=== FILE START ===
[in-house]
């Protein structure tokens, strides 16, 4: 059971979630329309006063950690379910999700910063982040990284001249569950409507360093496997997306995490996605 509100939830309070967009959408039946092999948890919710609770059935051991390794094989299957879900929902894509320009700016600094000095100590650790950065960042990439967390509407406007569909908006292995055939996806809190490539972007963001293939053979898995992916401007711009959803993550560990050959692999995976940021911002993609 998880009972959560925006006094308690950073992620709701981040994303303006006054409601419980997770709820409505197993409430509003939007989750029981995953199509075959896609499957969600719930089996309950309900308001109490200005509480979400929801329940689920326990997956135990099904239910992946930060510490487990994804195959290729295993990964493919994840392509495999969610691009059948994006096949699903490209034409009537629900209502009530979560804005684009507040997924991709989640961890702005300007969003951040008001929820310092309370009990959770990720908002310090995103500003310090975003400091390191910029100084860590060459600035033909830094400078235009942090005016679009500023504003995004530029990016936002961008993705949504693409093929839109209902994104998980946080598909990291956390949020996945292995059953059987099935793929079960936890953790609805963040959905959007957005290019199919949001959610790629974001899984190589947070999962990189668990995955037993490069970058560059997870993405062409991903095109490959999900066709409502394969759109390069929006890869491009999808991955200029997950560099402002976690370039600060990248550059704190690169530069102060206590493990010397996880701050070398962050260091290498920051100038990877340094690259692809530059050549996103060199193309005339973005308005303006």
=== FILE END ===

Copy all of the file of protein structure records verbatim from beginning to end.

[in-house]
């Protein structure tokens, strides 16, 4: 059971979630329309006063950690379910999700910063982040990284001249569950409507360093496997997306995490996605 509100939830309070967009959408039946092999948890919710609770059935051991390794094989299957879900929902894509320009700016600094000095100590650790950065960042990439967390509407406007569909908006292995055939996806809190490539972007963001293939053979898995992916401007711009959803993550560990050959692999995976940021911002993609 998880009972959560925006006094308690950073992620709701981040994303303006006054409601419980997770709820409505197993409430509003939007989750029981995953199509075959896609499957969600719930089996309950309900308001109490200005509480979400929801329940689920326990997956135990099904239910992946930060510490487990994804195959290729295993990964493919994840392509495999969610691009059948994006096949699903490209034409009537629900209502009530979560804005684009507040997924991709989640961890702005300007969003951040008001929820310092309370009990959770990720908002310090995103500003310090975003400091390191910029100084860590060459600035033909830094400078235009942090005016679009500023504003995004530029990016936002961008993705949504693409093929839109209902994104998980946080598909990291956390949020996945292995059953059987099935793929079960936890953790609805963040959905959007957005290019199919949001959610790629974001899984190589947070999962990189668990995955037993490069970058560059997870993405062409991903095109490959999900066709409502394969759109390069929006890869491009999808991955200029997950560099402002976690370039600060990248550059704190690169530069102060206590493990010397996880701050070398962050260091290498920051100038990877340094690259692809530059050549996103060199193309005339973005308005303006």